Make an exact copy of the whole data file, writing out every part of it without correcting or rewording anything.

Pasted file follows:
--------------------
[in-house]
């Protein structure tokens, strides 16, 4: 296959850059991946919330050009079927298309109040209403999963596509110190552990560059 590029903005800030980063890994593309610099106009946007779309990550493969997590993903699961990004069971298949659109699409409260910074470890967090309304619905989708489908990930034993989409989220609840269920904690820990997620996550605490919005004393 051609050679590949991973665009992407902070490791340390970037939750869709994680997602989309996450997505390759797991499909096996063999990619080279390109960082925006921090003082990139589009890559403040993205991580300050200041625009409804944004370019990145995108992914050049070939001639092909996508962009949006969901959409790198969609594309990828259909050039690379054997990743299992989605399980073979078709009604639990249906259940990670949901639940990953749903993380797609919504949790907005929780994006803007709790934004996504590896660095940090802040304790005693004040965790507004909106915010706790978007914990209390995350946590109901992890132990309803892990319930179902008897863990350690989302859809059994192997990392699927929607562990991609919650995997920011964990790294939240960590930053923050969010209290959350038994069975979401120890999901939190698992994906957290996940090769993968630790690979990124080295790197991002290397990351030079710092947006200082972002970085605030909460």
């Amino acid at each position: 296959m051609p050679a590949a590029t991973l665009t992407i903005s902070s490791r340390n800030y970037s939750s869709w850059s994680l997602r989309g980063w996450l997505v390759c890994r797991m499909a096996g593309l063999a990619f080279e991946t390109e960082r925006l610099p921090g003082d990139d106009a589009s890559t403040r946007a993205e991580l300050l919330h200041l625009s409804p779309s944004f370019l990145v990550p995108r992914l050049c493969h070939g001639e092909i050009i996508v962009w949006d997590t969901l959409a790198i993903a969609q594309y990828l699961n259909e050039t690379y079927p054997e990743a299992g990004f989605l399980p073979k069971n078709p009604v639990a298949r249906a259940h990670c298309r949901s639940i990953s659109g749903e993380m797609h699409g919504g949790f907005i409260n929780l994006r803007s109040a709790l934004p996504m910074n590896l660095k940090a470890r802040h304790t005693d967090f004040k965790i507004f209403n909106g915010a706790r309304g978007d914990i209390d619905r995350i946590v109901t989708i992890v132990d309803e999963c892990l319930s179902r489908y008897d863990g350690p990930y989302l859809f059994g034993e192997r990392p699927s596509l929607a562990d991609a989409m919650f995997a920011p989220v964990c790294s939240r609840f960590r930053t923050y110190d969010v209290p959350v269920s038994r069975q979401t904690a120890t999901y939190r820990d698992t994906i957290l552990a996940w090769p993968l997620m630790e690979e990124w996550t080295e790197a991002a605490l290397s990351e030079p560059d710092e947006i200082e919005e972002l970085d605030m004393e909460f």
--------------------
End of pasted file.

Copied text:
[in-house]
């Protein structure tokens, strides 16, 4: 296959850059991946919330050009079927298309109040209403999963596509110190552990560059 590029903005800030980063890994593309610099106009946007779309990550493969997590993903699961990004069971298949659109699409409260910074470890967090309304619905989708489908990930034993989409989220609840269920904690820990997620996550605490919005004393 051609050679590949991973665009992407902070490791340390970037939750869709994680997602989309996450997505390759797991499909096996063999990619080279390109960082925006921090003082990139589009890559403040993205991580300050200041625009409804944004370019990145995108992914050049070939001639092909996508962009949006969901959409790198969609594309990828259909050039690379054997990743299992989605399980073979078709009604639990249906259940990670949901639940990953749903993380797609919504949790907005929780994006803007709790934004996504590896660095940090802040304790005693004040965790507004909106915010706790978007914990209390995350946590109901992890132990309803892990319930179902008897863990350690989302859809059994192997990392699927929607562990991609919650995997920011964990790294939240960590930053923050969010209290959350038994069975979401120890999901939190698992994906957290996940090769993968630790690979990124080295790197991002290397990351030079710092947006200082972002970085605030909460």
């Amino acid at each position: 296959m051609p050679a590949a590029t991973l665009t992407i903005s902070s490791r340390n800030y970037s939750s869709w850059s994680l997602r989309g980063w996450l997505v390759c890994r797991m499909a096996g593309l063999a990619f080279e991946t390109e960082r925006l610099p921090g003082d990139d106009a589009s890559t403040r946007a993205e991580l300050l919330h200041l625009s409804p779309s944004f370019l990145v990550p995108r992914l050049c493969h070939g001639e092909i050009i996508v962009w949006d997590t969901l959409a790198i993903a969609q594309y990828l699961n259909e050039t690379y079927p054997e990743a299992g990004f989605l399980p073979k069971n078709p009604v639990a298949r249906a259940h990670c298309r949901s639940i990953s659109g749903e993380m797609h699409g919504g949790f907005i409260n929780l994006r803007s109040a709790l934004p996504m910074n590896l660095k940090a470890r802040h304790t005693d967090f004040k965790i507004f209403n909106g915010a706790r309304g978007d914990i209390d619905r995350i946590v109901t989708i992890v132990d309803e999963c892990l319930s179902r489908y008897d863990g350690p990930y989302l859809f059994g034993e192997r990392p699927s596509l929607a562990d991609a989409m919650f995997a920011p989220v964990c790294s939240r609840f960590r930053t923050y110190d969010v209290p959350v269920s038994r069975q979401t904690a120890t999901y939190r820990d698992t994906i957290l552990a996940w090769p993968l997620m630790e690979e990124w996550t080295e790197a991002a605490l290397s990351e030079p560059d710092e947006i200082e919005e972002l970085d605030m004393e909460f």